The weeks leading up to my move to California have been full of contemplation. Looking forward and looking back. I’ve been in Boston for 11 years now. These years have been both difficult and joyful. I’ve experienced the highest of highs and the lowest of lows. But what if I hadn’t come to New England 11 years ago? What if I had stayed in the familiarity and comfort of what was known back in Chattanooga, Tennessee? It’s conceivable. From the outside looking in, there was really no reason to move to Boston. Life was good back in Tennessee. I had friends. We played softball (and won!).
I had a great church family. Ministry was healthy and fruitful. My favorite coffee shop had a drink named after me for goodness sake! It felt like home. Honestly, staying would have been easier and simpler. But, when it became abundantly clear that God was calling me to partner with Him in loving college students in Boston, I said yes to Him, which was a yes to move. If I had never left Tennessee, I wouldn’t have been able to be a part of what God was doing there in Boston. I never would have met the students that are now so precious to me. I never would have witnessed students surrendering their lives to Jesus or growing in their faith or taking risks for the Gospel or pursuing their curiosity in Jesus. At even the thought of them my heart swells! Over the last 11 years in ministry in New England, two things are certain: God has been faithful and my joy has increased.
Now, as I consider what lies ahead in Santa Barbara, California, I am convinced of this: the God who was faithful in the past will surely be faithful in the future. Following Him into the unknown will not be easy, but will increase my joy. This is how it is possible for me to even entertain the idea of moving away from Boston. Because just like it was back in Tennessee, life in Boston was good. It is because of this 11 year journey that I was able to hear and obey God in the next calling.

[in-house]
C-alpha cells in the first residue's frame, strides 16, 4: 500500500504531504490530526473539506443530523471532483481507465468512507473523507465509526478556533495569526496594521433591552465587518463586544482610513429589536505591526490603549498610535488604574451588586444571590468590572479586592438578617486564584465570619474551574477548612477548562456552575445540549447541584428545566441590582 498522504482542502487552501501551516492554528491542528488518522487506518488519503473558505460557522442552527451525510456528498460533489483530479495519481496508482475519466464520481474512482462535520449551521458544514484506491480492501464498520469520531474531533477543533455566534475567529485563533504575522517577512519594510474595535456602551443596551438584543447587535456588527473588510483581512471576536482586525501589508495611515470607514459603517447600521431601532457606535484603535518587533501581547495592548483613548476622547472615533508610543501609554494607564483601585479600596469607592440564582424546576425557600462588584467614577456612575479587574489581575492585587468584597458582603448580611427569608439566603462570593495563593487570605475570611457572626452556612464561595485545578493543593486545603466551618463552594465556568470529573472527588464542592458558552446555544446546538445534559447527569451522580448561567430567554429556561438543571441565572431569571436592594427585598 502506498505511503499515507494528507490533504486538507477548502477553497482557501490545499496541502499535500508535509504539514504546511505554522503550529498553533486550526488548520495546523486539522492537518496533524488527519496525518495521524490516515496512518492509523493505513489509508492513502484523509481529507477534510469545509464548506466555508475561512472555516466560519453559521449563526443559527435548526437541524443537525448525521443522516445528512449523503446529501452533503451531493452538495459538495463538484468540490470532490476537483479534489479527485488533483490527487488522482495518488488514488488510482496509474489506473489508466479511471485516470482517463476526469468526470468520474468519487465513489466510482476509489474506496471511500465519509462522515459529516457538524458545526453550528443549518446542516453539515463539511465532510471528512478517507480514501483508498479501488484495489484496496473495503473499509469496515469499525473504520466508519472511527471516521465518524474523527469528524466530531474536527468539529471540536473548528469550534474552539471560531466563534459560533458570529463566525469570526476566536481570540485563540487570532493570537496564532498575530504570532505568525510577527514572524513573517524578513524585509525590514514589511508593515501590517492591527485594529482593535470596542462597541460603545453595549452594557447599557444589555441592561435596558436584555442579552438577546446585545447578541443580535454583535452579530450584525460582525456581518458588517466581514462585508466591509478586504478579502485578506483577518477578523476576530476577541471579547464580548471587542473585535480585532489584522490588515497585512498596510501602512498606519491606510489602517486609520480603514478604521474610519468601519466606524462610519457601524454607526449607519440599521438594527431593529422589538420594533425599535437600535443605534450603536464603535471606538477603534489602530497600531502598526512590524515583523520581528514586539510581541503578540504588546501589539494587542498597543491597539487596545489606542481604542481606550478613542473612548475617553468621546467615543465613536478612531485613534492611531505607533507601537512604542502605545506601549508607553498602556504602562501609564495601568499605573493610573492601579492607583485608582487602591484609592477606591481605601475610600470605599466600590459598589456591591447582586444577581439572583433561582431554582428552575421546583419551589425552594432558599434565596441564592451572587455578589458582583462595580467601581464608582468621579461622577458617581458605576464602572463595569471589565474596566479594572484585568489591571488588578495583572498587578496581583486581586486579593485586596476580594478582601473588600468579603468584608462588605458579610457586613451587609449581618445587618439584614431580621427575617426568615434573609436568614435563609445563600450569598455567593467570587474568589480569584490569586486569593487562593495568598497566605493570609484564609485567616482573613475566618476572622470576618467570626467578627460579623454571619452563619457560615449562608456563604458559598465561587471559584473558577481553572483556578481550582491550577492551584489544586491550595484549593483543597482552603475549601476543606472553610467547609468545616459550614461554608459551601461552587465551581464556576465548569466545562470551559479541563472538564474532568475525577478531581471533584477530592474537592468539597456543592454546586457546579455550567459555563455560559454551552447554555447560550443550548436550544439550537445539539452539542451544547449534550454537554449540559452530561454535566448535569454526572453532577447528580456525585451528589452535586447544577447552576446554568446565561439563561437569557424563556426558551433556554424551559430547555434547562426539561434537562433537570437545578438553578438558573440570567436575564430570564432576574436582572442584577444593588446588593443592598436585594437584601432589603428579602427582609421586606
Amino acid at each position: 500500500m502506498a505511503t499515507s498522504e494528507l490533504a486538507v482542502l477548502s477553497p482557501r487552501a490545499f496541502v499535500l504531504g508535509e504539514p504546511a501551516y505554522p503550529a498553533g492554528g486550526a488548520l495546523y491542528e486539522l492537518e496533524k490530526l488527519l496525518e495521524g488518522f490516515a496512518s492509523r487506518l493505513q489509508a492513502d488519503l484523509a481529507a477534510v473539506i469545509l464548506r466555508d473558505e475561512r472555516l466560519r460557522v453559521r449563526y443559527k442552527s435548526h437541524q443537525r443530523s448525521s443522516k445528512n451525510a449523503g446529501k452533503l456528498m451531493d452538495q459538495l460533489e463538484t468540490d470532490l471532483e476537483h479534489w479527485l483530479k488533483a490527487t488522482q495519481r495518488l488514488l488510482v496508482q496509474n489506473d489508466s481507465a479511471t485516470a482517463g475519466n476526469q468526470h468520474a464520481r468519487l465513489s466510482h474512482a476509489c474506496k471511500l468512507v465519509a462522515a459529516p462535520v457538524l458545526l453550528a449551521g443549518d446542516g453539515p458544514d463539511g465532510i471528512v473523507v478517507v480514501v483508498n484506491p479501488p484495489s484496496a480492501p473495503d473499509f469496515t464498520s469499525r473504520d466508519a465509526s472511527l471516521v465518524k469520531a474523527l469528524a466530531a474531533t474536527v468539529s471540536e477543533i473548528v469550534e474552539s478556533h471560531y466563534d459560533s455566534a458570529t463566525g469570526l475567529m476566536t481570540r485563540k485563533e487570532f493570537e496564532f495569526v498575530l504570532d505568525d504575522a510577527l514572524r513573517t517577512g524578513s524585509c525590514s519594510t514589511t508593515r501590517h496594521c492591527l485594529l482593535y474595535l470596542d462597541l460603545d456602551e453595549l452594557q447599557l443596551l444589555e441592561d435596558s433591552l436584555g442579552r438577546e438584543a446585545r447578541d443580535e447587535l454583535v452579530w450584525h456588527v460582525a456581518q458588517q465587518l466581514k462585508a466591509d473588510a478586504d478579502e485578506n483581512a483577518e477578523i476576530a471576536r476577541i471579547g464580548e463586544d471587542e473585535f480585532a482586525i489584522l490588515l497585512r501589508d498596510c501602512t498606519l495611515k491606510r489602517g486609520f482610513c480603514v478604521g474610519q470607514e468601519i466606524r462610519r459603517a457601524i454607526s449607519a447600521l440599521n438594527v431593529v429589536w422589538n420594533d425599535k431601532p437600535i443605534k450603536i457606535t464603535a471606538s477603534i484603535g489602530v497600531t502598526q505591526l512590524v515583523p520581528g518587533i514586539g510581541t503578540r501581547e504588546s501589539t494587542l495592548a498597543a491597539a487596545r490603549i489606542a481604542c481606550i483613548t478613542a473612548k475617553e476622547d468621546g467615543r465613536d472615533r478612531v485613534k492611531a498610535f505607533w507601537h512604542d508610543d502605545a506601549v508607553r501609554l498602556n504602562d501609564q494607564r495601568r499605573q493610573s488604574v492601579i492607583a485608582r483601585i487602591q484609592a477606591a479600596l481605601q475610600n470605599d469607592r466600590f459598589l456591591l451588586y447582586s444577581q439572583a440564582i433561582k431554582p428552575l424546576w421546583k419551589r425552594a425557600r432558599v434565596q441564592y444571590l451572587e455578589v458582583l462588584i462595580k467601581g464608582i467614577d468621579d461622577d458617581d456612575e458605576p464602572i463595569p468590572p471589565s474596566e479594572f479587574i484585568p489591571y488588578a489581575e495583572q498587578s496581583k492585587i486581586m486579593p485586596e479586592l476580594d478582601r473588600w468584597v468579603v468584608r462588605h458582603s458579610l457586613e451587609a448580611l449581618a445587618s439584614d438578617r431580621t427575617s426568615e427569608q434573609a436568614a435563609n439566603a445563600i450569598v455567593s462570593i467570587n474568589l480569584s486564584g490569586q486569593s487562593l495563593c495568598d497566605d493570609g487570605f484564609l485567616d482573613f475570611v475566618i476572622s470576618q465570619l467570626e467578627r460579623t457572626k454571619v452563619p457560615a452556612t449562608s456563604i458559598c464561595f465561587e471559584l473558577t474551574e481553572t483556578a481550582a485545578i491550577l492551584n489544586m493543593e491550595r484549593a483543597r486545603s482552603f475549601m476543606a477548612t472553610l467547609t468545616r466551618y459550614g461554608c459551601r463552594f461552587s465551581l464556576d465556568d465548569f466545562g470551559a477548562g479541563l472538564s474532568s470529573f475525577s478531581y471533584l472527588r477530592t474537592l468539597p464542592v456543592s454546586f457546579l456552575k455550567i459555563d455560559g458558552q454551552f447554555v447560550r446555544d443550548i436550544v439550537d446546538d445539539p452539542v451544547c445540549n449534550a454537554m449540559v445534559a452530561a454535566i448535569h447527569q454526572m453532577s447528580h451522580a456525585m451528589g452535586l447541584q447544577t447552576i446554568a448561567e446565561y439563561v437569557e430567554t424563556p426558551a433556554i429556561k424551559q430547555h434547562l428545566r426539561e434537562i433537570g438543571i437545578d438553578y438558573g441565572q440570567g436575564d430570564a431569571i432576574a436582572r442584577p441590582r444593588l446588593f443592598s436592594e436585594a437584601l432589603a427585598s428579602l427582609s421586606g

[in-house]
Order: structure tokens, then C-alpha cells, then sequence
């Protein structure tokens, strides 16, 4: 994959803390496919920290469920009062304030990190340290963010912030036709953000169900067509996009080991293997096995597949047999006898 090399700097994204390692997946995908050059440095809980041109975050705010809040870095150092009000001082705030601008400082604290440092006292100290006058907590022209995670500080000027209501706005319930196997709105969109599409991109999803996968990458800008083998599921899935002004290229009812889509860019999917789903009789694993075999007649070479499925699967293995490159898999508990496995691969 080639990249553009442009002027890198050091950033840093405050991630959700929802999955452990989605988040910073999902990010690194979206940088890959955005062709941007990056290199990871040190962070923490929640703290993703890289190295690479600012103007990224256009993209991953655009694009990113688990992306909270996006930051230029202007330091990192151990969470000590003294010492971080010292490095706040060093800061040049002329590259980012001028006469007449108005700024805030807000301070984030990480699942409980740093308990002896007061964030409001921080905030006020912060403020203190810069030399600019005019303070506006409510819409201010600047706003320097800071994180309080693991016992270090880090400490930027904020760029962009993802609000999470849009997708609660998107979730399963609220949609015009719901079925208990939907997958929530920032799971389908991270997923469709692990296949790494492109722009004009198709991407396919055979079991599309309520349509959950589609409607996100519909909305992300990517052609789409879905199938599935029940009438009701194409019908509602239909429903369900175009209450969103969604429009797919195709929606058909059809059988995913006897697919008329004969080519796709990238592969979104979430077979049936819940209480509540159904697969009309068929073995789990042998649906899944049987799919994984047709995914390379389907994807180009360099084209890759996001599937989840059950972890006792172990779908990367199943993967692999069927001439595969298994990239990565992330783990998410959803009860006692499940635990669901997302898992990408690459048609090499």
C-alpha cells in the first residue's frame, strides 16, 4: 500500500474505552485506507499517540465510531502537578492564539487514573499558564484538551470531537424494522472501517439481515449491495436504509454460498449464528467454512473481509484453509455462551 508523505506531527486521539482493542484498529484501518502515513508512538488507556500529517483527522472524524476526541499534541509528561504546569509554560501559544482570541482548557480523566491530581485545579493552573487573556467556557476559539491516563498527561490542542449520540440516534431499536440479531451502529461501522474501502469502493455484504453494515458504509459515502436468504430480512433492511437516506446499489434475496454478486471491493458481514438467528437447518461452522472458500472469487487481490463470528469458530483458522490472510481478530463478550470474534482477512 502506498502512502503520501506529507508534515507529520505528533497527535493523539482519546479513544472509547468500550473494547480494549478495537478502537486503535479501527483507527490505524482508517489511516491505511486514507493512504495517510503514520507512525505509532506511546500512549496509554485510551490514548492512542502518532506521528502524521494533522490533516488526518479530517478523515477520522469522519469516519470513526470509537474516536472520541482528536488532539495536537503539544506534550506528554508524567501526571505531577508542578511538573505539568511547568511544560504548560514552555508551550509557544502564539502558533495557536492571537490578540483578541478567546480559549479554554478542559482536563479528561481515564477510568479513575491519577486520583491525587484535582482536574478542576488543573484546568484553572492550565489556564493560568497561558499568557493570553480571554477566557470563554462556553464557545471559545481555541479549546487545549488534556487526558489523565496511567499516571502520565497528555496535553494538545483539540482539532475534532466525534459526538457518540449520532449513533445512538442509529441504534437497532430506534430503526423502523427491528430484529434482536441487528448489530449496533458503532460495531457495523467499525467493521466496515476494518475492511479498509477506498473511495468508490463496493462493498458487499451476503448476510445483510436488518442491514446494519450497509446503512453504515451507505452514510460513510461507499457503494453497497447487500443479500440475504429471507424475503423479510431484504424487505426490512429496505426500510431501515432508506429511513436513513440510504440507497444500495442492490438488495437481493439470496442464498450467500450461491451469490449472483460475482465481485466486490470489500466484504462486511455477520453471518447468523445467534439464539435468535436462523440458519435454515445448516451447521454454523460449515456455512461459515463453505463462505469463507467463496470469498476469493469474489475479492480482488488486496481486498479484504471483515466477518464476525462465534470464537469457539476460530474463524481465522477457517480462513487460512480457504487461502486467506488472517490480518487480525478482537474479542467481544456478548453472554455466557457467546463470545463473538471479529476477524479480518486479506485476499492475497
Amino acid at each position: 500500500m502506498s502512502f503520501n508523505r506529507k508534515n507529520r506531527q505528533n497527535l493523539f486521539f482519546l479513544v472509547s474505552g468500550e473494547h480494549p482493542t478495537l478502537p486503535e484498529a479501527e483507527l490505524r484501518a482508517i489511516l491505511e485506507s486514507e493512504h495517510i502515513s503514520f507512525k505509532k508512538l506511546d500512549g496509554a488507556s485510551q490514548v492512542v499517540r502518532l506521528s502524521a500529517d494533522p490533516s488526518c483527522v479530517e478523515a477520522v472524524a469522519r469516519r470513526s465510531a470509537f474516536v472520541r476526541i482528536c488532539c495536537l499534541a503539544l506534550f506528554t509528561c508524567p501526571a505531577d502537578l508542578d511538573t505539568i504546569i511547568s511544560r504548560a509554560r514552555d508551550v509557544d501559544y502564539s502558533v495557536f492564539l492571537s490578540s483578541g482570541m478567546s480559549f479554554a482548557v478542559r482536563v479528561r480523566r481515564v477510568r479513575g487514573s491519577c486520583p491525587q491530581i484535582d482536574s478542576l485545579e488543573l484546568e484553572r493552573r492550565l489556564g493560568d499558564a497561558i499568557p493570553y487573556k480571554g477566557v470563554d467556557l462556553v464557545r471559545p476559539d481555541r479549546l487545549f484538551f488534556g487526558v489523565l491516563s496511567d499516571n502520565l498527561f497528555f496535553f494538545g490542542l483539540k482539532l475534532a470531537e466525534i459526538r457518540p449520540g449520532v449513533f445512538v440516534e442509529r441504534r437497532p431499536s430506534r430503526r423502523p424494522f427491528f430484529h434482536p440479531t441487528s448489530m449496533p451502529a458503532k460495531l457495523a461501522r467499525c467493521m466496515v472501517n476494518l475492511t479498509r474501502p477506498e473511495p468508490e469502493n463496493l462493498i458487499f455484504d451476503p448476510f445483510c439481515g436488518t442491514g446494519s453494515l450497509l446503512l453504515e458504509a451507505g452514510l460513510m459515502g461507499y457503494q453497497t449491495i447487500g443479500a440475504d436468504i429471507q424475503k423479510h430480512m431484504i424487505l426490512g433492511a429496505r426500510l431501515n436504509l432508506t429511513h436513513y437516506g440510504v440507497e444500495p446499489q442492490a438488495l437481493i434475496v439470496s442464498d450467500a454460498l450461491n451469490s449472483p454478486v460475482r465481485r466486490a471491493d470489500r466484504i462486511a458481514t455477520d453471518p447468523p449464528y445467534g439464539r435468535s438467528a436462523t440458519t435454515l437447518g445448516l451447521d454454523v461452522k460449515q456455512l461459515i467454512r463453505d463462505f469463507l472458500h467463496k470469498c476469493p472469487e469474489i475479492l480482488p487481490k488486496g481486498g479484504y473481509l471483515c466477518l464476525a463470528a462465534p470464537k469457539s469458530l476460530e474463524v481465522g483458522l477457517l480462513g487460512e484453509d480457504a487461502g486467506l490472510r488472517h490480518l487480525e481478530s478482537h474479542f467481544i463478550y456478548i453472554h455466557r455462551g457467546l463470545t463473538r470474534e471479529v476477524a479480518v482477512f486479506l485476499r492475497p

The practice of uprooting and leaving to partner with Jesus in what He’s doing with someone else or somewhere else is a picture of the life on mission. It may not be moving across the country to plant a church. It might be leaving the comfort of established friendships to make new friends. Or identifying and addressing the needs of your physical neighborhood. Or doing what you love with Gospel intentionality. Or a gazillion other creative, innovative, God-inspired moves that partner with God in what He is already doing in the lives of others. These may seem like heroic moves, but they are not. They are normal. This is, after all, what Jesus did.
I like the way Eugene Peterson puts it in the Message, “The Word became flesh and blood, and moved into the neighborhood (John 1:14).” He left the comfort of His heavenly home to move into our world. He left His exalted place to enter into our neighborhood and display the glory of God. He invites all of us to live like He did. My small steps are just that: small. Not insignificant. But small. I think God delights to increase my joy as I join Him in His kingdom work. I anticipate challenges and victories; highs and lows. But I know that the One who calls us is eternally faithful.